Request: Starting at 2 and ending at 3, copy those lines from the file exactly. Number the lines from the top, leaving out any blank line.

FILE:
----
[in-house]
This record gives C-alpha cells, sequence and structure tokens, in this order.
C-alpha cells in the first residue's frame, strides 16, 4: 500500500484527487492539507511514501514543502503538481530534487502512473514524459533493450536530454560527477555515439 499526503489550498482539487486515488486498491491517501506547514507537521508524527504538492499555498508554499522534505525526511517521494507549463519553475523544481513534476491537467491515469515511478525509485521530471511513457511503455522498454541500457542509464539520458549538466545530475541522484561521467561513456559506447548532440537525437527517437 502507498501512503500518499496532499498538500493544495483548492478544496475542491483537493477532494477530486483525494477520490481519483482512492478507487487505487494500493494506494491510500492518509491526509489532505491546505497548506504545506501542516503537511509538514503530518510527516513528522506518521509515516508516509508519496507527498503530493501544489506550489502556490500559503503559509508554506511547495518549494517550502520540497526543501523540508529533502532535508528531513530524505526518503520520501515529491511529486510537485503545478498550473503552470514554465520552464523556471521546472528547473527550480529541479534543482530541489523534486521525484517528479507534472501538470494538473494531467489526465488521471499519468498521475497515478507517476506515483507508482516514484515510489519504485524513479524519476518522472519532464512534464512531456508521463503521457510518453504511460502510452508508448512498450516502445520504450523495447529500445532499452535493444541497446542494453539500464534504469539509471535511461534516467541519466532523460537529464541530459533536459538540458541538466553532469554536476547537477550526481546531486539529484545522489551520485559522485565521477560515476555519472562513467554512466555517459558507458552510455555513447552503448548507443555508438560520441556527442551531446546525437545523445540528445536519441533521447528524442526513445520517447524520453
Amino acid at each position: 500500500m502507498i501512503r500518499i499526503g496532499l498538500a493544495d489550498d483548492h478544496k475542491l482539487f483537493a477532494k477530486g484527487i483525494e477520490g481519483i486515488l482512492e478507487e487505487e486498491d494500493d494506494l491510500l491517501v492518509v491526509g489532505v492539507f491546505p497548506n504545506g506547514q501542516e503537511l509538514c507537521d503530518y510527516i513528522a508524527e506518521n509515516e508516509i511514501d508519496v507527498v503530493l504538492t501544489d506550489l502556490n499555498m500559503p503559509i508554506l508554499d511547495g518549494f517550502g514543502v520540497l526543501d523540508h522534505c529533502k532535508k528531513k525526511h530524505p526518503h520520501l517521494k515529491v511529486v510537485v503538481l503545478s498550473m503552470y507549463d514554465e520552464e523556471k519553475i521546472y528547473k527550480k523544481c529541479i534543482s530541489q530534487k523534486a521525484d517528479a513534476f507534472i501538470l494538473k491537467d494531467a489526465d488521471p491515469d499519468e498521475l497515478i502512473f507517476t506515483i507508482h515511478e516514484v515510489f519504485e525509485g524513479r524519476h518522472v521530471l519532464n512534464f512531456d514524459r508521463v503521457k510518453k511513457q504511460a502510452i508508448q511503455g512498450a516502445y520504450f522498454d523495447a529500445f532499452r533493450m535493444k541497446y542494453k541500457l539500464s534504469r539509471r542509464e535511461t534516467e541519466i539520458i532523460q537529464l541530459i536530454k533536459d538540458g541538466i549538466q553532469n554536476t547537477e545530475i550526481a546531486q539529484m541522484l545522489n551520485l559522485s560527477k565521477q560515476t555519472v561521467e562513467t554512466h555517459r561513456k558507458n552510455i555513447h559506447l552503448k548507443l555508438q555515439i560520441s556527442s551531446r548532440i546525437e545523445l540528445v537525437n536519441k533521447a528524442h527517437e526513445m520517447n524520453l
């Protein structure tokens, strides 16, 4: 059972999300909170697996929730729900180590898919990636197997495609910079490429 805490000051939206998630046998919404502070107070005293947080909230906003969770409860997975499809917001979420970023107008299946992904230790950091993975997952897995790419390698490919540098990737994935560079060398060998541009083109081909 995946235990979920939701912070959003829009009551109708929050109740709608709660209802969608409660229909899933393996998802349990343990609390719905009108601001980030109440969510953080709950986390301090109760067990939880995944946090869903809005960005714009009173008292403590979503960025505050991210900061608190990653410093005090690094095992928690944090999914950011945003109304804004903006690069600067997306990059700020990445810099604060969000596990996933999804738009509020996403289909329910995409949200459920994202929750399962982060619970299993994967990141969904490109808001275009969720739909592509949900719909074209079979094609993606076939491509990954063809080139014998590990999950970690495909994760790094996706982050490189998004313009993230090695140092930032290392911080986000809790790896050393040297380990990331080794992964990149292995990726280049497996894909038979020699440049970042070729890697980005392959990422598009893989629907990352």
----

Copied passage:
This record gives C-alpha cells, sequence and structure tokens, in this order.
C-alpha cells in the first residue's frame, strides 16, 4: 500500500484527487492539507511514501514543502503538481530534487502512473514524459533493450536530454560527477555515439 499526503489550498482539487486515488486498491491517501506547514507537521508524527504538492499555498508554499522534505525526511517521494507549463519553475523544481513534476491537467491515469515511478525509485521530471511513457511503455522498454541500457542509464539520458549538466545530475541522484561521467561513456559506447548532440537525437527517437 502507498501512503500518499496532499498538500493544495483548492478544496475542491483537493477532494477530486483525494477520490481519483482512492478507487487505487494500493494506494491510500492518509491526509489532505491546505497548506504545506501542516503537511509538514503530518510527516513528522506518521509515516508516509508519496507527498503530493501544489506550489502556490500559503503559509508554506511547495518549494517550502520540497526543501523540508529533502532535508528531513530524505526518503520520501515529491511529486510537485503545478498550473503552470514554465520552464523556471521546472528547473527550480529541479534543482530541489523534486521525484517528479507534472501538470494538473494531467489526465488521471499519468498521475497515478507517476506515483507508482516514484515510489519504485524513479524519476518522472519532464512534464512531456508521463503521457510518453504511460502510452508508448512498450516502445520504450523495447529500445532499452535493444541497446542494453539500464534504469539509471535511461534516467541519466532523460537529464541530459533536459538540458541538466553532469554536476547537477550526481546531486539529484545522489551520485559522485565521477560515476555519472562513467554512466555517459558507458552510455555513447552503448548507443555508438560520441556527442551531446546525437545523445540528445536519441533521447528524442526513445520517447524520453